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About AtomicAxe

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    Skilled Mud Bug

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  • Location
    Amarillo, TX
  1. sometimes finding the right consistancy of the clay helps too, with smaller details ... softer clay sticks to those fine details, more surface area to do so. plastic will work so will some ball clay in powder form, corn starch helps as well. Sometimes really it comes down to having an excellently designed stamp that is a blend of fine details and solid design that doesn't lend itself to clay failures but that just comes with using many many stamps to know what is perfect for you.
  2. only time I have used saw dust into a clay body was when I was making water filters ... but that was to create a clay that had pockets in the body. We had a guest at my university from potters with peace that would teach places with unclean water to make them from local clays. Awesome stuff too. Ended up making some for some people who had hunting cabins out in the boonies of florida when I still lived in that part of the world. Really though, any sort of material like saw dust most likely won't show up in the final product as it burns out and can probably make the product weak
  3. as others have said, it's the memory of the clay, with the bowls it's going to be harder since just holding them in a leather hard stage can give the clay enough motivation to move into an ovalish shape let alone cutting them lets them move freely without the support of the rim trying to hold it in shape. As a general rule, I always follow the mantra 'the flatter it is, the slower it dries' also, if you have to invert, or do something to assist with drying (waxing handles and lugs, waxing rims, inverting and drying on foam, etc) ... do it.
  4. When I do slip trailing, I just ball mill my slip, it does the job of defloculants without getting gummy in the bin. otherwise, it's just blend really well and sift after milling to make sure it's all just fine particles ... should be fine. ... should take you longer to make tests of all the colorants you want to use to find the best ones for your ware.
  5. When I would teach adults I almost never did private classes. Most of the time it would be myself watching them work, and the times I did do some private classes was something really specific like working side by side for a few hours on something like how to sculpt a bust from a live model or something equally as 1-on-1 needed. Generally I always preferred group settings, and would frequently encourage it with a group of 4 or more taking class time together getting a discount. It would give the adults learning in my studio support from friends who would also let them feed off each others
  6. Silicosis of the lungs is going to be your main issue. do a bi-weekly clean up and you can minimize risks to your lungs. Wear a resperator, sweep your studio with minimal agitation to the debris around the shop. then when air dust settles, mop everything ... preferably twice. wipe down all surfaces, work shelves, crannies what have you .. and you are good. Also helps to not do really dusty things in the studio space (shaking out canvases, sanding pots, crushing dry clay, etc etc etc) if you really feel icky about it still, invest in a couple humidifiers .... turn those bad boys on for a few da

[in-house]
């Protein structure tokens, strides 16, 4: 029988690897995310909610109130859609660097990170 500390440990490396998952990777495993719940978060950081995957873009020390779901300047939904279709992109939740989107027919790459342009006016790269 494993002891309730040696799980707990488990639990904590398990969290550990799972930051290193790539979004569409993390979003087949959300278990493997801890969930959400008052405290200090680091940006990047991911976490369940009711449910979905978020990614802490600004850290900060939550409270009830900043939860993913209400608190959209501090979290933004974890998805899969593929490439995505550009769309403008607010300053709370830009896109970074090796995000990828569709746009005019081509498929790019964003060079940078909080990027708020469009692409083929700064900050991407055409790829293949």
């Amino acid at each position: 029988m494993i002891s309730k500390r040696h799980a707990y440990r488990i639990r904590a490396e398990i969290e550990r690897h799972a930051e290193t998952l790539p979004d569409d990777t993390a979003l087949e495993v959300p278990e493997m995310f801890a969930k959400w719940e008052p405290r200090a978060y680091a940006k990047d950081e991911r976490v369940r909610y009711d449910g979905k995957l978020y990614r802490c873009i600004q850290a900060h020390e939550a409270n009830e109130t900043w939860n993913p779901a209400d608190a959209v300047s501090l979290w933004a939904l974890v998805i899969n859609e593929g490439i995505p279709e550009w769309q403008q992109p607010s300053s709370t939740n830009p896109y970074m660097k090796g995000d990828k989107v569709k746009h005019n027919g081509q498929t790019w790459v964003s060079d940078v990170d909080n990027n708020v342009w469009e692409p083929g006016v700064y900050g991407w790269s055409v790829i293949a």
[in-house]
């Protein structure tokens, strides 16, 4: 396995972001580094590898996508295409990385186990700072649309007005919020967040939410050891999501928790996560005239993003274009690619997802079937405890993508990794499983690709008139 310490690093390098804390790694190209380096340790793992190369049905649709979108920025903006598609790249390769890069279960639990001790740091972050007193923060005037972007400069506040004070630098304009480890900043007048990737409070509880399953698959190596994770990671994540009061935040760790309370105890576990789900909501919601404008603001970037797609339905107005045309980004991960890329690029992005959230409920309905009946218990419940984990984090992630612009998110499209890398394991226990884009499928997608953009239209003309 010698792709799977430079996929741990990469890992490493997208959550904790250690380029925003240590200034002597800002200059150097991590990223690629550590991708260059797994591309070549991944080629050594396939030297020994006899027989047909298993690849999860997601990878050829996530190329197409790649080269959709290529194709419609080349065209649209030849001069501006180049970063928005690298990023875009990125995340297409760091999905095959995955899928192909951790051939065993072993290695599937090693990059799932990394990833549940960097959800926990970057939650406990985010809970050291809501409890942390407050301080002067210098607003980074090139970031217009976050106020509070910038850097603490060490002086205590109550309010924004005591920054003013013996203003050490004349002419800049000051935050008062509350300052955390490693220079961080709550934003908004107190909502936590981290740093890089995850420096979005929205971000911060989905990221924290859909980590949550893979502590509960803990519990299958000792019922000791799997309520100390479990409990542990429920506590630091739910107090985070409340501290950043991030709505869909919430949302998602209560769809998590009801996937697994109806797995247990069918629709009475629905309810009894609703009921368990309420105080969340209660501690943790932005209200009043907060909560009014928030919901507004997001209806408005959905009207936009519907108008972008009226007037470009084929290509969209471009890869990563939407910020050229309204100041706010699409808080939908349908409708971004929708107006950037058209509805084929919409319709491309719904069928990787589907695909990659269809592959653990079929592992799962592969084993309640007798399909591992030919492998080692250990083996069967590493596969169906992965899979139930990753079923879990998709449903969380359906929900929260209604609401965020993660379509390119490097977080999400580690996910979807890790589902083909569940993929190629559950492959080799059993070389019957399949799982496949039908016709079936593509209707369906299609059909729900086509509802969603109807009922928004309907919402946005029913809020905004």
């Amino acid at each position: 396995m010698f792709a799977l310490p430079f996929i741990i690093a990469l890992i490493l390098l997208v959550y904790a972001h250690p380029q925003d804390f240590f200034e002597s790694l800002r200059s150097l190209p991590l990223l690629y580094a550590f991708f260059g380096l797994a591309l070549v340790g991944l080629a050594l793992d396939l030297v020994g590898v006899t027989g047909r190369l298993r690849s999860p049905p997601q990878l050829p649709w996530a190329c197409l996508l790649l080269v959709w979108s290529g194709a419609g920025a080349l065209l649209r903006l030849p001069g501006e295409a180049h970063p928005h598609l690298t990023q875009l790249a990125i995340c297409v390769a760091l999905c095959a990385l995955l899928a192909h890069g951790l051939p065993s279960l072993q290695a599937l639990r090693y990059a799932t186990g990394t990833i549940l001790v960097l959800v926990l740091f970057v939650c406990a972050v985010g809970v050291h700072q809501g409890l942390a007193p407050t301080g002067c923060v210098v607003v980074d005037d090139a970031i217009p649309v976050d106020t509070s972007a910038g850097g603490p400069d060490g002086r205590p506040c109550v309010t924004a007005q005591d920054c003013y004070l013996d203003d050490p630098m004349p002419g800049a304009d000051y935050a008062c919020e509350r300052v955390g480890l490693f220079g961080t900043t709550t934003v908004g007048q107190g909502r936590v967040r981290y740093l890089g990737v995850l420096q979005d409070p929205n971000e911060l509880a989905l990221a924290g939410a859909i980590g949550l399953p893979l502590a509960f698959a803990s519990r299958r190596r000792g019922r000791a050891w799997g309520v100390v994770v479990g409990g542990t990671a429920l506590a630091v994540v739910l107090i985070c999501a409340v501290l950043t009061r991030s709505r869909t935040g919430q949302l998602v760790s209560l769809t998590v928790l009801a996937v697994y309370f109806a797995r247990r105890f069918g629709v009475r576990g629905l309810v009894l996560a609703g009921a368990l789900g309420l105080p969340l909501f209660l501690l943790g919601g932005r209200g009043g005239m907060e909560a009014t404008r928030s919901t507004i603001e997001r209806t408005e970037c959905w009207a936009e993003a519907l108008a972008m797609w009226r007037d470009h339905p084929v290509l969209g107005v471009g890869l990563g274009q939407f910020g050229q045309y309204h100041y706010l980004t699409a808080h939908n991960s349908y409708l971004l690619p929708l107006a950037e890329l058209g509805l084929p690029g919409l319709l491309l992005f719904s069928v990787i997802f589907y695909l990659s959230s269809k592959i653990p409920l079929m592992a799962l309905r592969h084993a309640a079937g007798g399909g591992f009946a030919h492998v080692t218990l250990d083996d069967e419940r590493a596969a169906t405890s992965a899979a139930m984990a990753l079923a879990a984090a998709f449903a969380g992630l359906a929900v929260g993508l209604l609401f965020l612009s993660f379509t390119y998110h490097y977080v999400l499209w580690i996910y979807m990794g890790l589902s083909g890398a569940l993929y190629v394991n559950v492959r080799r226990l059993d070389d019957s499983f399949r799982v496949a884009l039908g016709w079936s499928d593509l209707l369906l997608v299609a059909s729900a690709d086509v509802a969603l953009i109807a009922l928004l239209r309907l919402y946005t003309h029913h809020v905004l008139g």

7. There was an old potter I ran across in the back woods of Georgia one time (now deceased) ... his glaze was just old beer bottles (green, clear and brown) that he ground with a diesel motor and 2 concrete wheels then hand mixed with a feldspar and ball clay by hand measurements ... made the most interesting glaze I have ever seen. Occasionally I play with that technique, but I tend to use it as a decorative process and not a primary glaze. Funny though, when I asked him about the glaze on his ware ... he responded with 'Oh you city boys are just too smart for your own good' and showed me what
  8. Welcome to the forum. I an NOT from Texas!


  9. At the school I do my work in ... through donations only I estimated about 500 pounds of barium is sitting in the back closet in various containers and bags. I personally hate the stuff ... I can see on a purely sculptural piece why people like it in a glaze ... but in a studio that has students who don't know dink about glazes ... it's not good to have just sitting there. I will use lithium and deal with the colors not being AS vibrant ... but barium ... yeah ... that is a beast of many backs, none of which are nice. As it is i'm going to make a push to throw away the large mass of bariu
  10. welcome to the forum.

    I am also from Texas via 30 years in Montana.

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